The Federal Reserve will begin a multi-month campaign of rate hikes to conquer inflation this week that could see Chair Jerome Powell moving even more aggressively after Russia’s war on Ukraine fanned prices further.
Already pivoting to tightening monetary policy amid the fastest consumer price gains in four decades, Powell and colleagues now have to deal with the economic fallout of the war, which threatens to deliver the twin blows of weaker growth and even quicker inflation.
With a 25 basis-point hike almost certain on Wednesday after Powell took the rare step of publicly backing such a shift, futures markets show around 165 basis points of tightening this year, or the equivalent of at least six quarter-point increases.
There’s certainly reason to be worried about inflation as Russia’s invasion compounds the pressures ignited by the pandemic. The cost of food, fuel and metals has soared since the war began, with gasoline alone at a record, while prices for many services were already higher.
Eyeing the first rate increase since 2018, Powell has been given license to be hawkish by President Joe Biden, lawmakers across the political spectrum and many fellow Fed officials, as businesses and households become increasingly anxious to avoid the harm of 1970s-style price shocks that crimp their spending power.
“Powell can’t really afford to be dovish at this point, it would be inconsistent with what sound policy is and where policy needs to be heading,” said Derek Tang, an economist at Monetary Policy Analytics in Washington.
While Powell has argued the Fed will be nimble, his post-decision press conference on Wednesday will be parsed for clues as to how high rates could ultimately go from around zero today and how quickly officials may move to get there. Goldman Sachs Group Inc. predict officials will eventually stop raising rates at 3% sometime next year.
A key insight will be provided by the Fed’s dot plot of rate projections through 2024 and how much Powell endorses it.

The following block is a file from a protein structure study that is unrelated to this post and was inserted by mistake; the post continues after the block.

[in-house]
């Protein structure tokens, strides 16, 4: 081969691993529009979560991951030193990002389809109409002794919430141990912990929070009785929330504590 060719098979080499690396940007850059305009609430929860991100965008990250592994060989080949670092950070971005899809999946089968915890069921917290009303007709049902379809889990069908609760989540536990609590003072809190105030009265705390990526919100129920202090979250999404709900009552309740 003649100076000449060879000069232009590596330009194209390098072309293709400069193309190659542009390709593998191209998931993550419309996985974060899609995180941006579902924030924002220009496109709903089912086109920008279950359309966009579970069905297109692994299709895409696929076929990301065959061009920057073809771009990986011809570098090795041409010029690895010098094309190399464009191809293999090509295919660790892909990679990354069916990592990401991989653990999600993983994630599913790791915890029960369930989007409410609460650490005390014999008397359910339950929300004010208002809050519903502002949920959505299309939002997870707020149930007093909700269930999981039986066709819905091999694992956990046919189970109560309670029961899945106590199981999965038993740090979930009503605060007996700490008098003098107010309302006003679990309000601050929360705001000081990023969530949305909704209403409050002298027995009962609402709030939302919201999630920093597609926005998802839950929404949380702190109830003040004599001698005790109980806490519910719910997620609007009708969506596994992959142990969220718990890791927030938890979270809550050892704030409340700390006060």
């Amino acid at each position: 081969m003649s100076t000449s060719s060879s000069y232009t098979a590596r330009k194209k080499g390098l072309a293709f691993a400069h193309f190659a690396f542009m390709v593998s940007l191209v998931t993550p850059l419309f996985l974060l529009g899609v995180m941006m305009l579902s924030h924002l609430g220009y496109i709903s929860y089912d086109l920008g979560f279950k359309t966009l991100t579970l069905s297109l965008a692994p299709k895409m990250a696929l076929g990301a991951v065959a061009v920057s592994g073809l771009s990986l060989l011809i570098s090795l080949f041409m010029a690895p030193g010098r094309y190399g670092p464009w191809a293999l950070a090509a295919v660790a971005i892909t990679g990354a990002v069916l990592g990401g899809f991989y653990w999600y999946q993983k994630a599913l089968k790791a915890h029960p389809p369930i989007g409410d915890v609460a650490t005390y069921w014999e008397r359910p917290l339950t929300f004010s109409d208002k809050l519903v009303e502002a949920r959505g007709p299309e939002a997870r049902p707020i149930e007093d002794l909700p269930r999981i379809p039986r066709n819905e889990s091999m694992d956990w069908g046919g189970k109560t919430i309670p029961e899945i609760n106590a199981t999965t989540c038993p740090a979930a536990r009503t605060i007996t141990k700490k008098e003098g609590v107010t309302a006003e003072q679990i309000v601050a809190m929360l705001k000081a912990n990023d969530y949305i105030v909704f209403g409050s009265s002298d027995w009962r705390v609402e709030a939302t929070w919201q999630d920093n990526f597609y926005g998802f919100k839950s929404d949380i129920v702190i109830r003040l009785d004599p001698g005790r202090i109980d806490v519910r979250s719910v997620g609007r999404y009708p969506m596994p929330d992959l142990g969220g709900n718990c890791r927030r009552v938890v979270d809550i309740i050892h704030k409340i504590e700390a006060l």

Last week’s meeting of the European Central Bank showed the potential for hawkish surprises when President Christine Lagarde announced a more accelerated wind-down of monetary stimulus. The Bank of England is also set to lift rates this week for a third straight meeting.
U.S. central bankers start their tightening campaign with real interest rates — nominal rates adjusted for inflation — at the most deeply negative level going back to the 1970s. If longer-run inflation expectations rise, that means there could be more road to cover to get policy to a more neutral setting that neither speeds up nor slows down growth, even as the conflict makes the route harder to discern.
“This is a real mess,” said Tim Duy, chief U.S. economist at SGH Macro Advisors, who sees risks from higher inflation dominating the danger of slower growth.
“Powell would like to thread the needle, such that we maintain strong growth yet get inflation back to something more reasonable,” Duy said. “If he can do this, he is a legend.”
That puts the focus on whether Powell signals a tack toward a more hawkish or easier path of tightening, or keeps his options open by talking about the need for flexibility amid uncertainty.
It’s not an easy call. Forecasters expect the economy to slow this year with fiscal spending shrinking, and a University of Michigan survey last Friday showed consumer sentiment falling to the lowest since 2011 following the spike in fuel costs and inflation, which doesn’t bode well for spending.
Fed officials will also want to see how their balance-sheet runoff plans impact financial conditions, which have tightened further in the wake of the war. They’re expected to announce the pace at which they plan to shrink the balance sheet at this meeting, though they’ve yet to set a date for the process to commence.
A sharp slowdown in the level of hiring would argue to reduce the pace of tightening.
Powell “has made it clear, they are going to move steadily to neutral,” said Julia Coronado, founder of MacroPolicy Perspectives. “The resilience of demand will be the leading indicator” of how fast they go.
At the same time, the Fed has a mission to keep prices stable, and patience is wearing thin both inside and outside the central bank.
Powell heard from lawmakers on both sides of the aisle earlier this month that their constituents want action on inflation. And his own committee has taken a more hawkish tilt.
St. Louis Fed President James Bullard, a policy voter this year, has called for “rapid withdrawal of policy accommodation,” while Fed governor Christopher Waller has said he wants at least 100 basis points of tightening by mid-year, with a half-point hike an option. Governor Michelle Bowman said she’s prepared to take “forceful action” to bring inflation back to goal.
No Fed official is talking about tilting the economy into a recession to control inflation. But their ability to be patient is only limited by public confidence in their ability to return inflation to about 2% a year.
“Given the surge in commodity prices, inflation expectations are at a perilous point right now,” said Sarah House, senior economist at Wells Fargo & Co.. “They’re not above the Fed’s target but they’re perilously close. That’s going to keep the Fed’s plan to hike on track.”
Inflation will drive asset allocation
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Andrew is half-human, half-gamer. He’s also a science fiction author writing for BleeBot.